If you’ve been a reader here for any amount of time you probably know that I’m a big proponent of letting language be language. It is a perennial concern of Very Important People that language is changing: words change meanings, new words show up, people start using new constructions, or simple vocal habits and tics change (see: vocal fry). For the most part, I like to remind people that language change is a natural and healthy part of a language. A language that doesn’t change tends to die, and there’s absolutely nothing grammatically improper about creating new ways of speaking, new words, or new definitions for words. Prescriptivist tendencies in language tend to be sexist, racist, and just straight out discriminatory.
But there are a few important exceptions to this belief, and I think it’s important to explain why.
The two most visible examples of language change that rub me the wrong way are “dissociate” used to mean “disassociate” and the slide of “trigger” from a very specific psychological term into a general term for anything that upsets someone. Both dissociate and trigger are words that were coined within psychiatric circles to describe symptoms of mental illnesses. They’re both fairly technical terms with specific definitions that are used in psychological studies, papers, diagnoses, and treatments.
There’s already a lot of confusion and misinformation that surrounds mental illnesses, especially around what different diagnoses and symptoms mean, how in control someone is, and how serious symptoms are. Most people misunderstand what the term trigger means when it’s used in a psychological context and use that lack of understanding to discount how serious it is to be triggered. Very few people have any idea what dissociation is or how serious it can be. Because of these larger public perception issues around diagnosis and understanding, it is extremely hard for people who have these symptoms (as well as disorder that have come into common parlance but aren’t truly understood) to get compassion, accommodations, or help when they’re struggling. One of the ways that people who have mental illnesses are doing activism is by trying to educate others about these terms so that if someone says to you “I think I’m dissociating right now, can you bring me something soft to touch,” you won’t think they’re making no sense and you’ll be able to help them out.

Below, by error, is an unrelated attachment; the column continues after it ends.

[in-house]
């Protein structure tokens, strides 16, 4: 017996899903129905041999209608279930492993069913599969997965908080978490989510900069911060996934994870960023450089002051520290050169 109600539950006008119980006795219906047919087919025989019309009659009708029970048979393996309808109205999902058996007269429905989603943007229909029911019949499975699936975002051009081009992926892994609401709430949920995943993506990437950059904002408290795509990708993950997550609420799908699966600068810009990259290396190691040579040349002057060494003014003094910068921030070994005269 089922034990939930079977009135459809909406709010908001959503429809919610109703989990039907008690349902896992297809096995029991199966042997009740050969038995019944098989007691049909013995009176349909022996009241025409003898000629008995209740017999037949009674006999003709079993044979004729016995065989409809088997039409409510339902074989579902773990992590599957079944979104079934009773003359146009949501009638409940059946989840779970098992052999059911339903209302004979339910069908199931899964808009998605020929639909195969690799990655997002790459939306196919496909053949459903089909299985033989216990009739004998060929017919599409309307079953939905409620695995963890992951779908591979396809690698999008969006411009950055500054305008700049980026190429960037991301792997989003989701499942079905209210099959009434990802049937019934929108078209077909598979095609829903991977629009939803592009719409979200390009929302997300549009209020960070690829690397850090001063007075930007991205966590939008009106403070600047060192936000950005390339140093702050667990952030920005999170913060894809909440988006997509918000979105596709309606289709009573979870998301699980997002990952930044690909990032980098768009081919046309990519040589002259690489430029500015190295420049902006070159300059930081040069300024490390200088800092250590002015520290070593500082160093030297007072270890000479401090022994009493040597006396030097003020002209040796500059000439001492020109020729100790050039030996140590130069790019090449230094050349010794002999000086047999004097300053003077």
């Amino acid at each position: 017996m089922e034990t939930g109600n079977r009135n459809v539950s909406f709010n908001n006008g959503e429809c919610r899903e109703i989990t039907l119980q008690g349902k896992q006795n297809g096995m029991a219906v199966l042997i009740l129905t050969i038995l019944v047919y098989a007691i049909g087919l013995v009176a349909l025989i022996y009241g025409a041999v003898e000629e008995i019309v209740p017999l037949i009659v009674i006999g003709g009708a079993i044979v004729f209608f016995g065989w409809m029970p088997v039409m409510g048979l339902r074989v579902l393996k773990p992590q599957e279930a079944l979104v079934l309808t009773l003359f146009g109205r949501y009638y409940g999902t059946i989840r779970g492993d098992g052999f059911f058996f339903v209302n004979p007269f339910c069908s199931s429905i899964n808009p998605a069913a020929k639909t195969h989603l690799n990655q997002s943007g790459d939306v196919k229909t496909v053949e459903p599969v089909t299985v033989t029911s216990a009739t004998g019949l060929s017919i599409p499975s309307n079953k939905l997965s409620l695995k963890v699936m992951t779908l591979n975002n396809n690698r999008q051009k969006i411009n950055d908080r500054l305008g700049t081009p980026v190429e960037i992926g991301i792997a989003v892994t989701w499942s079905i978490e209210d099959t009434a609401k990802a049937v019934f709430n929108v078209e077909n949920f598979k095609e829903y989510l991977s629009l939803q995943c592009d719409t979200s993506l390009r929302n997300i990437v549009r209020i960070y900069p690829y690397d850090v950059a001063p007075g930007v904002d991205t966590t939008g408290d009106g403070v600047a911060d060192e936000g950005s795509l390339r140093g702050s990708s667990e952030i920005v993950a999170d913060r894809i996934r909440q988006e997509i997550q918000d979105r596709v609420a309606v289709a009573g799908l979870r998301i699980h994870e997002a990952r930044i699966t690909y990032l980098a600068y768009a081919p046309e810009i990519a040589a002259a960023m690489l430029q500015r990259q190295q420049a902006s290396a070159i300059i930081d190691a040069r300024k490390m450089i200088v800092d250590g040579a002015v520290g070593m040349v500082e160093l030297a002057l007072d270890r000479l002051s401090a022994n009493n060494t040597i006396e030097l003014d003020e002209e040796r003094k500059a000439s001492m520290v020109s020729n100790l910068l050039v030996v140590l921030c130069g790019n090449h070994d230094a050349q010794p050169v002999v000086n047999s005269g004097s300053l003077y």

That might not seem like it’s hugely important for someone who doesn’t have these symptoms, but for a person who deals with them, it can be the difference between serious backsliding or competent coping skills.
So when people start using these terms to mean only partially related things, it doesn’t seem to me that it’s basic language change. It seems that it’s a misunderstanding of what certain diseases are and a breakdown in education. In these cases, using the language in a different way does actively harm people. It’s similar to using OCD to mean neat. While most people can understand what you mean, it’s the kind of language change that relies on a stereotyped image of a diagnosis to get its meaning, something that makes it harder for the people who actually have the diagnosis to explain what their lives are like.
In many ways, there are parallels to humor here. It certainly is possible for any subject to be funny, but a good rule of thumb is to punch up, to make fun at the person with power in a given situation. Similarly all words have the ability to change, but in general it seems like a good idea to be tolerant of changes that don’t hurt anyone or are specific to an oppressed group, while resisting changes that rely on punching down at a group.
Of course it’s not entirely possible to just stop language from changing, but what we can do is continue to inform people of the definitions that we use and that are used within communities of mental health, and ask that others do the same to stop confusion. We can continue to educate people about what mental illnesses are actually like. And one way to do that is to stop using trigger to mean “annoying thing” or dissociate to mean “move away from”.